Economic instability, political dissatisfaction, uncertainty over whether your vote will count – welcome to the issues of the day, circa 1647.

Nicholas Gleaves (Star) and the company, Credit: Marc Brenner

A nobleman sits at the banqueting table of King Charles I and enquires about a servant’s sick child. We all suffer, he admonishes – settling in among the excessive food and golden candelabras, and sipping his expensive wine – but it brings us closer to God.

A soldier gathers a crowd of starving peasants with rhetoric about the imminent second coming and urges them to take up arms against the antichrist Norman king to usher in the New Jerusalem. Scenes of rioting and pillaging follow.

During the 1647 Putney Debates the idealism of the poor, with their desire to choose the leaders by whose laws they will have to live, are undermined by those currently in power. Freedom for the masses, the MPs argue, would lead to anarchy. Better leave the running of the country to those already in charge.

In a series of these and other vignettes, playwright Caryl Churchill guides the audience through Light Shining in Buckinghamshire, a play about the tumult and confusion caused by the brutal civil war that ravaged England in the 1640s.

It’s a challenging story to follow, with its attempt to portray social and political upheaval through a handful of peasants, soldiers and leaders across nearly a decade. And the religious fervour underlining every scene is in turns exhilarating and uncomfortable to watch.

The cast and supporting company, many of whom are required to play more than one role, do an exceptional job with the demanding material, with stand-out performances from Joshua James, Nicholas Gleaves, Ashley McGuire, Adelle Leonce, Trystan Gravelle and Alan Williams. Es Devlin’s set, too, is magnificent – a huge table that first hosts the Norman rulers and then the MPs, symbolically removed from the action taking place centre-stage, and by the end of the play the table of politics becomes a muddy field. Bruno Poet’s lighting provides some much-needed continuity, and Helen Chadwick’s choral accompaniments, delivered by the company, add to the heady religious atmosphere.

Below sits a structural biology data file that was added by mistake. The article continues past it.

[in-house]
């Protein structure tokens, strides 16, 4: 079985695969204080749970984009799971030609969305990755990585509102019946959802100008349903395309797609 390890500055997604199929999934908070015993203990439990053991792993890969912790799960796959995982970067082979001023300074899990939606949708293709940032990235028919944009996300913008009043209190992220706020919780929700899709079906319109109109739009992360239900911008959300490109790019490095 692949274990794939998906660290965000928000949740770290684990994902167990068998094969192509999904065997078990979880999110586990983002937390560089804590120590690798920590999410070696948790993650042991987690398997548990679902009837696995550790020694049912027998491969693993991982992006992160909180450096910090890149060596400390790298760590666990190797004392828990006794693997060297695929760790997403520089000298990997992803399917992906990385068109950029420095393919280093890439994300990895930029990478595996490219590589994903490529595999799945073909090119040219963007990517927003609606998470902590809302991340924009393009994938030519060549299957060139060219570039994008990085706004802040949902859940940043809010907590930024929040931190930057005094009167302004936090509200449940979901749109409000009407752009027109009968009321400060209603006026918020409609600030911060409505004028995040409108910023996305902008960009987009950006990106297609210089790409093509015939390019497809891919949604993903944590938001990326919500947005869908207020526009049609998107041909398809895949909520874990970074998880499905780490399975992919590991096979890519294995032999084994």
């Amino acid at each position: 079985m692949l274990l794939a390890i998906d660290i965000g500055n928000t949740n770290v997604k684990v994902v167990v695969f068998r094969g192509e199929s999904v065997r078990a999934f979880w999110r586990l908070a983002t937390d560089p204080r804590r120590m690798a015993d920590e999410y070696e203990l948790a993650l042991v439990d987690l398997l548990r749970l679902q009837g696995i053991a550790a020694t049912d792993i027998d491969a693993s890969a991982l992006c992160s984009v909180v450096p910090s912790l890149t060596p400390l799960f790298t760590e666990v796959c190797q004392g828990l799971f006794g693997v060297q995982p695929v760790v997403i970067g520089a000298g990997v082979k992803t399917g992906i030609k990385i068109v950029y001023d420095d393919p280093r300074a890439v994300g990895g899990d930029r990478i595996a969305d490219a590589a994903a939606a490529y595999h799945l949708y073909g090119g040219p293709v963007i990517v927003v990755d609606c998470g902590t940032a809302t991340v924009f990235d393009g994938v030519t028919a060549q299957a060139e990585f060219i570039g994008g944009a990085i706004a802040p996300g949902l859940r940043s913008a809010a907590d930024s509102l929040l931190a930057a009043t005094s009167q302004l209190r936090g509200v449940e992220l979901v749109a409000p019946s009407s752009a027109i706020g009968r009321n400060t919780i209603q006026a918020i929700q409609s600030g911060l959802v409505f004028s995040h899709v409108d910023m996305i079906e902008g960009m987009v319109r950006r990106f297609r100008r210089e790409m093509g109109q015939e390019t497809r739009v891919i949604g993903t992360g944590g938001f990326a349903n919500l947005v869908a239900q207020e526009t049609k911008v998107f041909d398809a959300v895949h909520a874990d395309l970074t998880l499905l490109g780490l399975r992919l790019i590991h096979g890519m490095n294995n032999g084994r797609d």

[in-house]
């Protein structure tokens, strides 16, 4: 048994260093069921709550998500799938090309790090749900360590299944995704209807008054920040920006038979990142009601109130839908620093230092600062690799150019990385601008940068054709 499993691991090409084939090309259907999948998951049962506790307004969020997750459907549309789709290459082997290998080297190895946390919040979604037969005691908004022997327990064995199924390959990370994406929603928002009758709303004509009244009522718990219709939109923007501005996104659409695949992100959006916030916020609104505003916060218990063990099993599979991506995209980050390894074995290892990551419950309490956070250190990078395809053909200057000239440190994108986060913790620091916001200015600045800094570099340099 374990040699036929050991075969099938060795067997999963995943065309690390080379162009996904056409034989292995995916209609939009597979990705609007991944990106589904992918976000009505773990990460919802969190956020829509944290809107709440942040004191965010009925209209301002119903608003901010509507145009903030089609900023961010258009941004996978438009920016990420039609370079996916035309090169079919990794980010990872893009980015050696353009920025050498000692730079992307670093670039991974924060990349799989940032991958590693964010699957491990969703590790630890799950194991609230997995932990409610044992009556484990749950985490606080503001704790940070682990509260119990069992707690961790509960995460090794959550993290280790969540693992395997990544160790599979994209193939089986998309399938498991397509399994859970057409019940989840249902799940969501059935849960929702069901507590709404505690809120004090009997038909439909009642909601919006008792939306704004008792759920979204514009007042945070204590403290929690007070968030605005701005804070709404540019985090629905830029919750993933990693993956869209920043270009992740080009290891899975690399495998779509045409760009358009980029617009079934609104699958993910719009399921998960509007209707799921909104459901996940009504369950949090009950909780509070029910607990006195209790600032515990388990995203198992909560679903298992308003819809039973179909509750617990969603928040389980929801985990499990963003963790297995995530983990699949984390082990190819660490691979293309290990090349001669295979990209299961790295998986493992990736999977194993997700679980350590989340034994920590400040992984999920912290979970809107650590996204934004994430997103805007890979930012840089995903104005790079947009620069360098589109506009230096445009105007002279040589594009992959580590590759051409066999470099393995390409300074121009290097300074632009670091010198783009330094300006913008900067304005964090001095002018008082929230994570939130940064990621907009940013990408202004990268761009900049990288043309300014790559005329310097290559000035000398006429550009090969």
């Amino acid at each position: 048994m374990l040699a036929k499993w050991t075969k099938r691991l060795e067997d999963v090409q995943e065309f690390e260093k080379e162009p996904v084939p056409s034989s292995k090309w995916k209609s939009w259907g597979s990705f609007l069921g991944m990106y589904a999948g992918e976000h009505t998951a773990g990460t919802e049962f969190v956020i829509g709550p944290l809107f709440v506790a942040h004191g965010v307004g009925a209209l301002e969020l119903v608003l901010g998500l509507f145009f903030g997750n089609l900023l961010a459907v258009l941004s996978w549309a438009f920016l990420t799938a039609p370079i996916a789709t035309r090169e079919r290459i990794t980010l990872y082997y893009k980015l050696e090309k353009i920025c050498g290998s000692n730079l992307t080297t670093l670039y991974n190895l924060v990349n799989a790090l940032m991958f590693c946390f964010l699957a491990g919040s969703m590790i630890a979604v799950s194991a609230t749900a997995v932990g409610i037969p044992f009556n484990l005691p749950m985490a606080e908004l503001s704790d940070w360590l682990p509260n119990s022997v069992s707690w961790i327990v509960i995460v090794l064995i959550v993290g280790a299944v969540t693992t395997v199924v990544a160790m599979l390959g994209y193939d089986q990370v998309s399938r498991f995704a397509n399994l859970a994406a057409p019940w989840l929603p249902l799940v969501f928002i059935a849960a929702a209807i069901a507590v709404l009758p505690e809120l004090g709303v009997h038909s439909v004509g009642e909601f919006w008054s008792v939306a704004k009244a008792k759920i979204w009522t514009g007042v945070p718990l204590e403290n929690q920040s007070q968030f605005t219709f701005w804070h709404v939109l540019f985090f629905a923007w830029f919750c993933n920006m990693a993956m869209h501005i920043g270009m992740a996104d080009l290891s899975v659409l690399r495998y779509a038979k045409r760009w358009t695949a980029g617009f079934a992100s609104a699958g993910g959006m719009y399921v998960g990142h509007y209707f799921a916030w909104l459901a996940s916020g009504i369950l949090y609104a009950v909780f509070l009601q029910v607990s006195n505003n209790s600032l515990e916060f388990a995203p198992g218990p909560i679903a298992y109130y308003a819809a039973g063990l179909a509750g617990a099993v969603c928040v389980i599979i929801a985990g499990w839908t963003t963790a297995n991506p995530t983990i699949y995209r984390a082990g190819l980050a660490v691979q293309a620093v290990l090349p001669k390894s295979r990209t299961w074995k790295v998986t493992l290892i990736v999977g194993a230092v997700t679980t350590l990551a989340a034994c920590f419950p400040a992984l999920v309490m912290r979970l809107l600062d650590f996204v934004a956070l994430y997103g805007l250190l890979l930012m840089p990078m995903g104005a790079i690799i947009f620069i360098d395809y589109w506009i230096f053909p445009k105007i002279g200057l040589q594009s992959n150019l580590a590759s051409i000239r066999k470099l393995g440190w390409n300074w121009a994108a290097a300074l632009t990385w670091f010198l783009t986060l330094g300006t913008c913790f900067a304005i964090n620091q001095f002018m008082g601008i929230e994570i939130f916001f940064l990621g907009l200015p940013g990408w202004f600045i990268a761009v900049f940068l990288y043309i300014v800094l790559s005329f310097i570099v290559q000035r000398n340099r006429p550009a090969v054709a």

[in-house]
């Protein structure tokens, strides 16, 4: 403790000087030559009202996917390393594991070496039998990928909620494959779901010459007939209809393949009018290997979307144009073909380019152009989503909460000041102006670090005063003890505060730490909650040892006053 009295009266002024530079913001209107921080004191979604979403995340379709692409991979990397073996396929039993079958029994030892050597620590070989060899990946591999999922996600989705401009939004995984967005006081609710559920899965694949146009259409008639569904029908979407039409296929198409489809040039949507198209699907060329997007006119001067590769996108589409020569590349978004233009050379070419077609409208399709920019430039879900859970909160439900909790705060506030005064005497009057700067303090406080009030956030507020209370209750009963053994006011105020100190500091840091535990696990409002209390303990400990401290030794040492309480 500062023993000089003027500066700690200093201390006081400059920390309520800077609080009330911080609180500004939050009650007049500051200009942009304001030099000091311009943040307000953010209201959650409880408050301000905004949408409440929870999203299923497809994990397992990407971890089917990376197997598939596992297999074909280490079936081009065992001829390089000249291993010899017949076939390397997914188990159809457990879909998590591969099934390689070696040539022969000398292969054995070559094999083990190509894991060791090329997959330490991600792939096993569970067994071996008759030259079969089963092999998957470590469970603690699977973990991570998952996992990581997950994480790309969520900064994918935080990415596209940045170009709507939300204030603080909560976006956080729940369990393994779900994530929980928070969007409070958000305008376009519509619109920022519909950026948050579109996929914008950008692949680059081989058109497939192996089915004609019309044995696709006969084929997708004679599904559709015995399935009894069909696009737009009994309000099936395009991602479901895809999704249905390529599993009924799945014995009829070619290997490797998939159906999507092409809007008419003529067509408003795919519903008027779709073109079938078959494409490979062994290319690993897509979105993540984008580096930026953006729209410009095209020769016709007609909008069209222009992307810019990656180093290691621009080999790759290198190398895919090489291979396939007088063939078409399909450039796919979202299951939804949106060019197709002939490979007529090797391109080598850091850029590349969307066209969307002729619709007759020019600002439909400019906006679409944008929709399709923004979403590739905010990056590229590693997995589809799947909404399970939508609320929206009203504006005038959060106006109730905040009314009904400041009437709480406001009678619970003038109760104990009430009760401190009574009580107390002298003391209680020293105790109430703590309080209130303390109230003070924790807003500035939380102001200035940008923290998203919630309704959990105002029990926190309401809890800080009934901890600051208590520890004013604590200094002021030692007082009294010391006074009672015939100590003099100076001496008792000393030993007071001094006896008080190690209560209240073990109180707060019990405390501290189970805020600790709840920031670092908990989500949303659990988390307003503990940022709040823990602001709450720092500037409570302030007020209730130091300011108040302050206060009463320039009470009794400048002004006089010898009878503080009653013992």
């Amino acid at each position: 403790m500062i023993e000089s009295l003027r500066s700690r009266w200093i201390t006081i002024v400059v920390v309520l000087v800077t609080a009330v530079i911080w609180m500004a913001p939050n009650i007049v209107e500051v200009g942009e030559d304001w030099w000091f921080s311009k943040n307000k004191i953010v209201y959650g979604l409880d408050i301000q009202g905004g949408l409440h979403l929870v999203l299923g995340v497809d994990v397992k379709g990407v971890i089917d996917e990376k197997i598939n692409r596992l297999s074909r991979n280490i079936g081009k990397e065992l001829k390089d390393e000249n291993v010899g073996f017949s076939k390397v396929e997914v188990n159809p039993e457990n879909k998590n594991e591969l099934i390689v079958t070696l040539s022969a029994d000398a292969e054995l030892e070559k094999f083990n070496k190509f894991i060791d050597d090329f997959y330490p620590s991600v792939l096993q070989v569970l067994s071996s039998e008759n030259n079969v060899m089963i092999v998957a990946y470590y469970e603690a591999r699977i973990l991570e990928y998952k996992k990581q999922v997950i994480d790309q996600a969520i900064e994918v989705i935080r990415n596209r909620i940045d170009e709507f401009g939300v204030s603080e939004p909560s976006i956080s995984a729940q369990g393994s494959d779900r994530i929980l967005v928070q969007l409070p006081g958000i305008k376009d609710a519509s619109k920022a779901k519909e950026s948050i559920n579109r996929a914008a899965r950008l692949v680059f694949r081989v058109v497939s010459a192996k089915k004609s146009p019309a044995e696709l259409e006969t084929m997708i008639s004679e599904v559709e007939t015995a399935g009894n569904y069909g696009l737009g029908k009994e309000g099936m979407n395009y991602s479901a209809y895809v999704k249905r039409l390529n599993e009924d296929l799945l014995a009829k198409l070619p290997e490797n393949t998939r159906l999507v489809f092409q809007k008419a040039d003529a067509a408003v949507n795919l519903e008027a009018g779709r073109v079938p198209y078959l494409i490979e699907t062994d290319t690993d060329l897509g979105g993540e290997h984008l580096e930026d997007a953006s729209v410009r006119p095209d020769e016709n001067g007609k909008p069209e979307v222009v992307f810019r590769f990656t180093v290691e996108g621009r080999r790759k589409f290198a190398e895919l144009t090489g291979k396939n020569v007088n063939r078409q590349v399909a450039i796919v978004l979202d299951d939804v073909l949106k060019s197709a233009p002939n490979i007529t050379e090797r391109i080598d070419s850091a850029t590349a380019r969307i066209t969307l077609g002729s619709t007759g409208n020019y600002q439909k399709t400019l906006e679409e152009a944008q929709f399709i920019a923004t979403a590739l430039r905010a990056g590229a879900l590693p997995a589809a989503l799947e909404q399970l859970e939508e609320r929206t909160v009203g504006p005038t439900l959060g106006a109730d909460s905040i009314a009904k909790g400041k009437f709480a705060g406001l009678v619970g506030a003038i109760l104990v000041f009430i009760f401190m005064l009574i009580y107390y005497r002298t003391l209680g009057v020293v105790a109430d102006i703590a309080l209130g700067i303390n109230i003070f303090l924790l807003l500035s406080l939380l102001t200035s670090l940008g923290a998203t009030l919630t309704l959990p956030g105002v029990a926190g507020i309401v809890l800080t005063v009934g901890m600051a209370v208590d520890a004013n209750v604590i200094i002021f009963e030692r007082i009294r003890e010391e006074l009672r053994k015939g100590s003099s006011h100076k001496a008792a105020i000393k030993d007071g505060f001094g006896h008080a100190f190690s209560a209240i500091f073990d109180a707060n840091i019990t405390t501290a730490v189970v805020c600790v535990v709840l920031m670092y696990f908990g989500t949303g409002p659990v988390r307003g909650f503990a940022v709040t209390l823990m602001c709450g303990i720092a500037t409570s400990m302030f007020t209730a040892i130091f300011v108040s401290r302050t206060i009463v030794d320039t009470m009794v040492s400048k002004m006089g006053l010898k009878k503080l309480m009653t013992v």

If you aren’t acquainted with this period of history beyond the Roundheads and Cavaliers, you may be left a bit confused about the details of who and what and why. The ideas, however, are easier to follow. The play’s themes of economic instability, political dissatisfaction and who should have a voice in how the country is governed feel incredibly current. Indeed, the passionate Putney Debates – the best part of the play – are like a more eloquent version of today’s election debates.

Churchill’s audience is certainly put to work, earning understanding through concentrated effort, and creating the moral of the evening for themselves. But in theatre as in life, the good things are often hard won – and worth the fight.

Directed by Lindsey Turner, Light Shining in Buckinghamshire is playing at the National Theatre through 22 June.

Words: Julie Reid

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